Now, a small but carefully controlled study offers a strong hint that maybe Atkins was right: People on low-carb, high-fat diets actually can eat more.
The study, directed by Penelope Greene of the Harvard School of Public Health and presented at a meeting here this week of the American Association for the Study of Obesity, found that people eating an extra 300 calories a day on a very low-carb regimen lost just as much during a 12-week study as those on a standard lowfat diet.
Over the course of the study, they consumed an extra 25,000 calories. That should have added up to about seven pounds. But for some reason, it did not.
"There does indeed seem to be something about a low-carb diet that says you can eat more calories and lose a similar amount of weight," Greene said.
That strikes at one of the most revered beliefs in nutrition: A calorie is a calorie is a calorie. It does not matter whether they come from bacon or mashed potatoes; they all go on the waistline in just the same way.
"It doesn't make sense, does it?" said Barbara Rolls of Pennsylvania State University. "It violates the laws of thermodynamics. No one has ever found any miraculous metabolic effects."
In the study, 21 overweight volunteers were divided into three categories: Two groups were randomly assigned to either lowfat or low-carb diets with 1,500 calories for women and 1,800 for men; a third group was also low-carb but got an extra 300 calories a day.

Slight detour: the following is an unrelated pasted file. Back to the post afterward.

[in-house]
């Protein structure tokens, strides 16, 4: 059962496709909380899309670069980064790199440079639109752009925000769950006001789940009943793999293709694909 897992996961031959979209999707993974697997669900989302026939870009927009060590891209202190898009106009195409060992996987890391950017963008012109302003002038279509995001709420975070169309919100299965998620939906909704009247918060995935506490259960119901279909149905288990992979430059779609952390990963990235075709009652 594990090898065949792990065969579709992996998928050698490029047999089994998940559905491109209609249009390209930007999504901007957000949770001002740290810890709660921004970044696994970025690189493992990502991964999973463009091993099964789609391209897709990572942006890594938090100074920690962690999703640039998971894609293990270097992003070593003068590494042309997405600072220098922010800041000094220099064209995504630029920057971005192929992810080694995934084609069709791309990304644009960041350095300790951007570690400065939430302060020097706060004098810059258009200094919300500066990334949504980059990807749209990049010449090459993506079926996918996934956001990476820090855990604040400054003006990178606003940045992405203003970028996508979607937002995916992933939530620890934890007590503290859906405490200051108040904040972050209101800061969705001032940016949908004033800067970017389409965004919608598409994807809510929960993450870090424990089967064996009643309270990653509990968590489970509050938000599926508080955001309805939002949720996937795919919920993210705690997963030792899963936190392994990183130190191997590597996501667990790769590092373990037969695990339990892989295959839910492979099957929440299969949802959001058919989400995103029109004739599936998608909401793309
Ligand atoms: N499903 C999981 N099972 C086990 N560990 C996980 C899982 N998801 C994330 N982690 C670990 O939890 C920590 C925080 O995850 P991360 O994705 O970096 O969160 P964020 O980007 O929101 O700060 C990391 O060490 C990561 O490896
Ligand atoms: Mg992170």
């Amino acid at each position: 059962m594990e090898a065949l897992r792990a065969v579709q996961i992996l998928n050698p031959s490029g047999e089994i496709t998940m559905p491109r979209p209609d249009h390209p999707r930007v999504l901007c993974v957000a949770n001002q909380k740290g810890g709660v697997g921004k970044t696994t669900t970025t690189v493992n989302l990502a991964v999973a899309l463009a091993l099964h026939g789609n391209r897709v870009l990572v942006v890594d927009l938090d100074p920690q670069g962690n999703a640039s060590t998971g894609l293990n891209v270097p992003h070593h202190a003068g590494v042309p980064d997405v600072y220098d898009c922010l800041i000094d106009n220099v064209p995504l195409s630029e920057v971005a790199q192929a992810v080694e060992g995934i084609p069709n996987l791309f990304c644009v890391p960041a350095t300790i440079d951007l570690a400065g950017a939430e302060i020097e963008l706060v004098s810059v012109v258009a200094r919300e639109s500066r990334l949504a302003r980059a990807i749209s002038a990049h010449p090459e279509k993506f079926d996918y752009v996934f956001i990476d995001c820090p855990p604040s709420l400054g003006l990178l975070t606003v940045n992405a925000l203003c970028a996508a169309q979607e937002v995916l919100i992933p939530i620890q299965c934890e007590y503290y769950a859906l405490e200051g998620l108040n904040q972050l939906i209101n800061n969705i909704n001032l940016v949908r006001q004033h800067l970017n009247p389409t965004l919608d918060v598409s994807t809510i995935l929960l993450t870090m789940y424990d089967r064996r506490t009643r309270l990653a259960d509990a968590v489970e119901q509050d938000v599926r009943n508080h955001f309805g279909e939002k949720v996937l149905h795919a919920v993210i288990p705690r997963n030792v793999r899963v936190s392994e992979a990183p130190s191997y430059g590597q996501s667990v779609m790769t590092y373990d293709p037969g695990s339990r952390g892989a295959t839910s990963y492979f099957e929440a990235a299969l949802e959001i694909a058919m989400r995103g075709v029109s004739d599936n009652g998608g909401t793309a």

The study was unique because all the food was prepared at an upscale Italian restaurant in Cambridge, Massachusetts, so researchers knew exactly what they ate. Most earlier studies simply sent people home with diet plans to follow as best they could...
Everyone's food looked similar but was cooked to different recipes. The low-carb meals were 5 percent carbohydrate, 15 percent protein and 65 percent fat. The rest got 55 percent carbohydrate, 15 percent protein and 30 percent fat.
In the end, everyone lost weight. Those on the lower-cal, low-carb regimen took off 23 pounds, while people who got the same calories on the lowfat approach lost 17 pounds. The big surprise, though, was that volunteers getting the extra 300 calories a day of low-carb food lost 20 pounds.
"It's very intriguing, but it raises more questions than it answers," said Gary Foster of the University of Pennsylvania. "There is lots of data to suggest this shouldn't be true."